So, what is the role of a Business Intelligence in this world of credit assessment?
Let’s imagine that we had the following items of data about our customers over a history of thirteen months:
- Ø CDRs for incoming and outgoing calls
- Ø Invoice details
- Ø Payment details
- Ø Personal attributes – gender, date of birth, address etc.
- Ø External demographics, credit scores etc.
By running complex queries (neural networks and various statistical operations) over this history we can find answers to the following questions based on people that we know have already used, or are using, our own services:
- Ø What behaviour consistently leads up to someone defaulting on payment?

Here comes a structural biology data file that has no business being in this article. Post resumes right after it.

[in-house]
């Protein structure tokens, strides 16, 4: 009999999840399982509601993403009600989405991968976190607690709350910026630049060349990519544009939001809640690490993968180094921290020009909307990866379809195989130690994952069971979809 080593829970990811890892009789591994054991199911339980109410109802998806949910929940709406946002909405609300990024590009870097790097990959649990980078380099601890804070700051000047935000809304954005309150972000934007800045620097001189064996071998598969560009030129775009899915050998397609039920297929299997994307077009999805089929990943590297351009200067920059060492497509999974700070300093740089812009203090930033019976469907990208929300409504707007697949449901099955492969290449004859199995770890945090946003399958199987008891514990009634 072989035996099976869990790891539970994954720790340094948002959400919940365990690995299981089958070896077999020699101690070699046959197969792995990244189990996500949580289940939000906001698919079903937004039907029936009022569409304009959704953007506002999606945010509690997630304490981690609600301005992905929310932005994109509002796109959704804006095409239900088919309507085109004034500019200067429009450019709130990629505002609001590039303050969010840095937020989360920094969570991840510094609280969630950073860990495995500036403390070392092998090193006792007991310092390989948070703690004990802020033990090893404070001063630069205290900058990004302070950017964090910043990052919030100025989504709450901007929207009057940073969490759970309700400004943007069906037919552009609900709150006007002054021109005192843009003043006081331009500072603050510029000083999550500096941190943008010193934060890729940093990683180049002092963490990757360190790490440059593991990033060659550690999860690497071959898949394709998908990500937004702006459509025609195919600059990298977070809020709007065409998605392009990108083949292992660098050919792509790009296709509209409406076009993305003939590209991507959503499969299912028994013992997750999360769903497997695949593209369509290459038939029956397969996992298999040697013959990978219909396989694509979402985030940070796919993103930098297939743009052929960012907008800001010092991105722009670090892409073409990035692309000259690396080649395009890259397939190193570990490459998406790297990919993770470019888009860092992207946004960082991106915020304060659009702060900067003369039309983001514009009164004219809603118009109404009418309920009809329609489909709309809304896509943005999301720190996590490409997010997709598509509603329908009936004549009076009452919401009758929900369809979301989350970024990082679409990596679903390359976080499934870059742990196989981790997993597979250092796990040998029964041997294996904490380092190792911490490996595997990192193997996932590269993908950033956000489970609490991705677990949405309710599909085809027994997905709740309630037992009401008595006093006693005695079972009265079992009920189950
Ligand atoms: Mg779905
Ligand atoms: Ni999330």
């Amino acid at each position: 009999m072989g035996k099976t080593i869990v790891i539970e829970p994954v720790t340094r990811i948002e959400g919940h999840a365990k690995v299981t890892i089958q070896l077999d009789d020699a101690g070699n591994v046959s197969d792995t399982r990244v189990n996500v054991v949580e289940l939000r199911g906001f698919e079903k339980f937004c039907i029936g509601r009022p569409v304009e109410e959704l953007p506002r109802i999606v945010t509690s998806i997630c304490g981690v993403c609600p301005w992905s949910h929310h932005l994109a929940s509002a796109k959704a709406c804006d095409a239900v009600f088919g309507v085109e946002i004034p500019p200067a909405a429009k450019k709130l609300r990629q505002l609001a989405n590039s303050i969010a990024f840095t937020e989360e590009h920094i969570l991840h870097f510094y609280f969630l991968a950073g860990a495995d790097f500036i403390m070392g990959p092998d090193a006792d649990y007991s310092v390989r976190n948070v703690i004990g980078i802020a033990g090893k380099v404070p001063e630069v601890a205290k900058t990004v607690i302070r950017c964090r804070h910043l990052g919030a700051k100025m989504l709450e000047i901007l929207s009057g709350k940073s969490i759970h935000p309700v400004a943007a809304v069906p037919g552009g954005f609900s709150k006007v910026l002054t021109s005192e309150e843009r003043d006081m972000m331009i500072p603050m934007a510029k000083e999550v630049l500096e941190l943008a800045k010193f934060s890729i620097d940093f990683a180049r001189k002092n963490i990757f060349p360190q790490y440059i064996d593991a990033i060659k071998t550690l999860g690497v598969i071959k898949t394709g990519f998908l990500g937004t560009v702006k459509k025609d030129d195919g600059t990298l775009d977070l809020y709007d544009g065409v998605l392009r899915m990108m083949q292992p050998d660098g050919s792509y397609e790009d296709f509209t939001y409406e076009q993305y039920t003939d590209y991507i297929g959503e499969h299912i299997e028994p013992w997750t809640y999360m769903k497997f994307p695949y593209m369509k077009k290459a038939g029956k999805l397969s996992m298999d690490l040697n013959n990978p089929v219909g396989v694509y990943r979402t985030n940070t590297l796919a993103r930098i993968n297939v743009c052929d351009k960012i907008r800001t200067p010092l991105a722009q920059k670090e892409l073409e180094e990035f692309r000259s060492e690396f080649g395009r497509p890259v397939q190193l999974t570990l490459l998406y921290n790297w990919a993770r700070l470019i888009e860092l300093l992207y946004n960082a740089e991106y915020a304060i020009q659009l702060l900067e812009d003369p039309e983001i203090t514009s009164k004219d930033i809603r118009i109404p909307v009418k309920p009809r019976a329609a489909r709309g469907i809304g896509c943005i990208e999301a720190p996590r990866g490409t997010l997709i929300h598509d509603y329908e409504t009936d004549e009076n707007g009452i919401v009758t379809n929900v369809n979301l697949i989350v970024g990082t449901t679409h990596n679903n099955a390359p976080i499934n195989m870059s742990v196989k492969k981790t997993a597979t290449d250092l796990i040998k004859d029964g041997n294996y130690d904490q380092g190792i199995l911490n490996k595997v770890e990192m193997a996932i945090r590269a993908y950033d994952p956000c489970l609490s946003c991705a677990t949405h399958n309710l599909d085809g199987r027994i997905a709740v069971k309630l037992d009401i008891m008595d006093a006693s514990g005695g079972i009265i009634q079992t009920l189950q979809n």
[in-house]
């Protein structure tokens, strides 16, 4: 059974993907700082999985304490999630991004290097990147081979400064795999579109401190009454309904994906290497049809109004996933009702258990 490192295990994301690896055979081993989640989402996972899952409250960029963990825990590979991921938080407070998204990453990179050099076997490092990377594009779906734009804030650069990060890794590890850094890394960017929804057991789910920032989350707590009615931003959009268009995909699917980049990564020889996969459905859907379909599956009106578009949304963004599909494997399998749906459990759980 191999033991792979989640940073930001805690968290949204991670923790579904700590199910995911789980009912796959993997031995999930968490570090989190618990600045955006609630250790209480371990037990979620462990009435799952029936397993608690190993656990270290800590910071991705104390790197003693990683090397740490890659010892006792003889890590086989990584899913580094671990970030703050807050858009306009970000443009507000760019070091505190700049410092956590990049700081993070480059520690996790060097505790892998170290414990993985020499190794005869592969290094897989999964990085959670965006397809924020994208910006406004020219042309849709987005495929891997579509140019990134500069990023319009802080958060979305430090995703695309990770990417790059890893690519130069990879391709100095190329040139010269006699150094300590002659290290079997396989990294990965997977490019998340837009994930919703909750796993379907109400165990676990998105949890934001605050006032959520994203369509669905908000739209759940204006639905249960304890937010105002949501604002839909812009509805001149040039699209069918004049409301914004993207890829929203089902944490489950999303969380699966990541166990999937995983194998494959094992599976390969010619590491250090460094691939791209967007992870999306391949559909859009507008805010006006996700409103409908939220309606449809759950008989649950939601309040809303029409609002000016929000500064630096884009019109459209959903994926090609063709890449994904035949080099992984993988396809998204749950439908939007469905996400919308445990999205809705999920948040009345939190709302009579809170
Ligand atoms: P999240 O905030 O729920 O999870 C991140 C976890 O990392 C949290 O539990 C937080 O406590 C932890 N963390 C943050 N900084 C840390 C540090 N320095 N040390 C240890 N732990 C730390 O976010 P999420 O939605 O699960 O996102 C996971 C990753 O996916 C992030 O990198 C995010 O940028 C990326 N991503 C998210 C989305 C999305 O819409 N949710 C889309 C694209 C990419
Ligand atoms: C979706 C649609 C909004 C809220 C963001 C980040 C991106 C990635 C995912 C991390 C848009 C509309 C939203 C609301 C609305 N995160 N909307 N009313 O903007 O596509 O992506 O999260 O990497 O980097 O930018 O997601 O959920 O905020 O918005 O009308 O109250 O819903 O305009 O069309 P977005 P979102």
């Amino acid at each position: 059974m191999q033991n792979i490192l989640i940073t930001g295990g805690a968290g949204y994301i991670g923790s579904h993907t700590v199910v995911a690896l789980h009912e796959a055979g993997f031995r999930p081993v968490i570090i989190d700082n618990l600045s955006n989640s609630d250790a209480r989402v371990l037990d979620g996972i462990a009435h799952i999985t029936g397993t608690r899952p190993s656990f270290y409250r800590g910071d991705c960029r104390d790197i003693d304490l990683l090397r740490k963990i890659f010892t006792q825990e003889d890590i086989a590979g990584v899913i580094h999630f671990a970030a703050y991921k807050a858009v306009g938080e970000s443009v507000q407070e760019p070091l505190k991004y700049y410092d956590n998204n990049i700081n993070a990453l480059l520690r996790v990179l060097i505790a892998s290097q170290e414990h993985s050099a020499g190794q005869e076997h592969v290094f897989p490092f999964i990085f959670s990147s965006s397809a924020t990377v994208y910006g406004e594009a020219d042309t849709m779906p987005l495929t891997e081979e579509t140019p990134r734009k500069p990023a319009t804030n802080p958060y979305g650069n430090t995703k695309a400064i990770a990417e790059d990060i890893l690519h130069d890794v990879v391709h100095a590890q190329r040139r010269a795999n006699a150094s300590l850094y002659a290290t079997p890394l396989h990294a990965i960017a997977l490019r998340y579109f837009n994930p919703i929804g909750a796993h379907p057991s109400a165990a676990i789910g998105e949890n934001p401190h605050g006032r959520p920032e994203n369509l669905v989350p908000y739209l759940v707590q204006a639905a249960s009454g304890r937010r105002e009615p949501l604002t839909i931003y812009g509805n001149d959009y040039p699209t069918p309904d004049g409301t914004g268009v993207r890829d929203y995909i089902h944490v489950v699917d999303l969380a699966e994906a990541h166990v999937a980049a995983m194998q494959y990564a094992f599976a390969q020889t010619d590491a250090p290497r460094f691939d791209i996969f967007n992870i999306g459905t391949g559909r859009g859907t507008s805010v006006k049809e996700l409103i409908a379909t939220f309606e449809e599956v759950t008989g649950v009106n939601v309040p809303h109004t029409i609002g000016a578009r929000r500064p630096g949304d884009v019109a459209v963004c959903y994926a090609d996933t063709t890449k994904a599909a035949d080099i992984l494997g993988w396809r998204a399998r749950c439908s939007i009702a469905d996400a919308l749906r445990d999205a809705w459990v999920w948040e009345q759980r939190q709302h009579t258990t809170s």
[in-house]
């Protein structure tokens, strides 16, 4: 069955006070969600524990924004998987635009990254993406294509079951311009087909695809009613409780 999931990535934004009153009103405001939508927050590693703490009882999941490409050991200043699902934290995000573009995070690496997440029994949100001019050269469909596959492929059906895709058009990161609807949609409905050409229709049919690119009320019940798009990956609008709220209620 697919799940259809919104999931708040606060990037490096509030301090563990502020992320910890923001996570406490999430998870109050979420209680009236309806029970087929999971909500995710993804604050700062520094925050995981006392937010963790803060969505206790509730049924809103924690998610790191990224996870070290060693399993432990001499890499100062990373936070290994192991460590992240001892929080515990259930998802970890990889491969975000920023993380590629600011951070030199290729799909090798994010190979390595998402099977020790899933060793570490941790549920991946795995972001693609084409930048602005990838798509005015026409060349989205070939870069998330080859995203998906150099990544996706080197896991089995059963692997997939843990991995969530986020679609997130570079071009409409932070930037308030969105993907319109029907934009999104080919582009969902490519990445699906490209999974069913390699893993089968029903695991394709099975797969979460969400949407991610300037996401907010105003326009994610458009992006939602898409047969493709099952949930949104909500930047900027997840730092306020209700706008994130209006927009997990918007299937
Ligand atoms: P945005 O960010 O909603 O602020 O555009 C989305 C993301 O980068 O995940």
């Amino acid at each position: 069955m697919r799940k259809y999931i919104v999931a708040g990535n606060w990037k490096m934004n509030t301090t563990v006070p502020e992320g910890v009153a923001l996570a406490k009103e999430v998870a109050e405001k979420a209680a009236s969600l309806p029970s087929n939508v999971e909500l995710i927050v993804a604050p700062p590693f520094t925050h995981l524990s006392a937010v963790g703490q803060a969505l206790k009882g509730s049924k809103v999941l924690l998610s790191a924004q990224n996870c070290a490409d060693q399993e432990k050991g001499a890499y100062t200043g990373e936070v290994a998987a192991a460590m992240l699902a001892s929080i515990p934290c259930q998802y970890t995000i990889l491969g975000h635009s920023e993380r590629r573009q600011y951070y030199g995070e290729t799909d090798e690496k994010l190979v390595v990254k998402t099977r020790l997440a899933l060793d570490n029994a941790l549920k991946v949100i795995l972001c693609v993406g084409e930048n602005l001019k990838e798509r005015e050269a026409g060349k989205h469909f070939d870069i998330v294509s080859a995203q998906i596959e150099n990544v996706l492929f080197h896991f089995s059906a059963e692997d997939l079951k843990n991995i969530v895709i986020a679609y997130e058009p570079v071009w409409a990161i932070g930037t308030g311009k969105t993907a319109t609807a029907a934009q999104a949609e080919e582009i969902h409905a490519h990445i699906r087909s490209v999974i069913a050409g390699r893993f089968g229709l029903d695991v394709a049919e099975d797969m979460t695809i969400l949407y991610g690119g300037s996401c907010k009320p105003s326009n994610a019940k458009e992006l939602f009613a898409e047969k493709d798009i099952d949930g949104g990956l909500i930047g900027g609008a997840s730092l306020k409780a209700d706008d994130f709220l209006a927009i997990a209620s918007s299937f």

- Ø What types (segments) of customer tend to default on payments?
- Ø Are there significant patterns in defaulting for individual customers?
- Ø Is defaulting in payment correlated to:
- unusual increase in line usage?
- an unusual and sudden amount of international calls to a specific location?
- time of the year?
- other economic happenings?
Based on this type of analysis and some simple profitability modelling we can assess the money actually lost through non-payment and compare it with the costs of various treatments. We might also start to allow different segments of our customer base to default under certain circumstances, safe in the knowledge that they will likely return to profitability in the near future. Similarly we can start to predict the likely credit worthiness of specific potential customers and modify our marketing strategy by the perceived risk, setting up more sophisticated contractual agreements where risk is counterbalanced with assets.